Is the world becoming more just? Michael Shermer, author of the new book “The Moral Arc” thinks so. But can science truly make the world better? And if so, what role does religion play?
If someone develops a brain tumor that affects their decision-making, how responsible are they for their actions? Is a sense of meaning more important than a sense of right and wrong? How does religion change the way we talk about questions of good and evil?
These are a few of the questions that this Sinai and Synapses Discussion Forum explores.
Why your heroes weren’t so great, whether violence can be moral, and whether right and wrong is a question of fact or opinion — here’s what’s new in science and morality this week.
When we are in a position of power, we need to be that much more attuned to our responsibility to be empathetic and compassionate.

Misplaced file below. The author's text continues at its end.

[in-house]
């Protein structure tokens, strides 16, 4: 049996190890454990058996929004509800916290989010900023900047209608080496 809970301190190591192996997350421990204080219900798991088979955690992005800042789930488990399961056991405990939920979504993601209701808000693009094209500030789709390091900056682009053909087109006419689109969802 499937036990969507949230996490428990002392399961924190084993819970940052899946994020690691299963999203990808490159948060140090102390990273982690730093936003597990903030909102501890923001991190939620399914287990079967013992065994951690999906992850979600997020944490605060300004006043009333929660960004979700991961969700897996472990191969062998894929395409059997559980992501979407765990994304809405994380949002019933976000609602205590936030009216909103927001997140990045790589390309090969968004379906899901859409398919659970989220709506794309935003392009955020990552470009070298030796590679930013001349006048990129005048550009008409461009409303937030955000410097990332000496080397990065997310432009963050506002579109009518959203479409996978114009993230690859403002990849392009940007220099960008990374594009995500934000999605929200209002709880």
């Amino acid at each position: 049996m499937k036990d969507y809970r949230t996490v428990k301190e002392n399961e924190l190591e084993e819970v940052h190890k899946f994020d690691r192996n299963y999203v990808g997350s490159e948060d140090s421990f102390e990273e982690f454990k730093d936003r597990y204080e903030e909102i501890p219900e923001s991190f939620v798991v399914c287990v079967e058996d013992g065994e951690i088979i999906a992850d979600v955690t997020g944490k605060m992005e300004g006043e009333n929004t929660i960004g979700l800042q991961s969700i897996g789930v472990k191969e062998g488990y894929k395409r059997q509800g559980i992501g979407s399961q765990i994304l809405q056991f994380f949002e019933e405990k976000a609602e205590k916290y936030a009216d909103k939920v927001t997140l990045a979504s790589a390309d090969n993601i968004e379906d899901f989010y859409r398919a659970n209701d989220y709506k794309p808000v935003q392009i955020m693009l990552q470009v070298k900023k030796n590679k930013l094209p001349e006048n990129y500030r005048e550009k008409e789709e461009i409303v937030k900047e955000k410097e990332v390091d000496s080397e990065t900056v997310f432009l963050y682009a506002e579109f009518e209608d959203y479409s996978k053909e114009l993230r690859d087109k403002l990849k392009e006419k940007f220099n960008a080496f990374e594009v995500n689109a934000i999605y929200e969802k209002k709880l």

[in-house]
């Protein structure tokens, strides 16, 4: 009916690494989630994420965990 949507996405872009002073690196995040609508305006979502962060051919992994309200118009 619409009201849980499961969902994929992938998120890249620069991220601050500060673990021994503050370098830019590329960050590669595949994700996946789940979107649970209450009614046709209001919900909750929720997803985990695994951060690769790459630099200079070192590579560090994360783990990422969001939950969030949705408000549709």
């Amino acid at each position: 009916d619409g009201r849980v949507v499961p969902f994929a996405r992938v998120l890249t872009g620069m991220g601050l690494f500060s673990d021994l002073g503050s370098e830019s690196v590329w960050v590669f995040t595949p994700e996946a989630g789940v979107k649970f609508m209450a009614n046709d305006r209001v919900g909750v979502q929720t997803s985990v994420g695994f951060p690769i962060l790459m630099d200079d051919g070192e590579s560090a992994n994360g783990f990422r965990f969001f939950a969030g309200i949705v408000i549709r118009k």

What ISIS truly wants, why we need sophisticated religion, and why work can bring out the worst in us — here’s what’s new in science and morality this week.
Why morality can lead to violence, how anxiety can lead to ethical behavior, and why we need compassion for online trolls — here’s what’s new in science and morality this week.
A “reasonable” person killed three people — and that fact should scare any of us who think pure rationality can make our world better.
Whether “harmless wrongs” exist, reason as a force for morality, and why it’s dangerous to be certain of your own salvation — here’s what’s new this week in the world of science and morality.
While meaning is certainly subjective, morality is also not completely objective, either.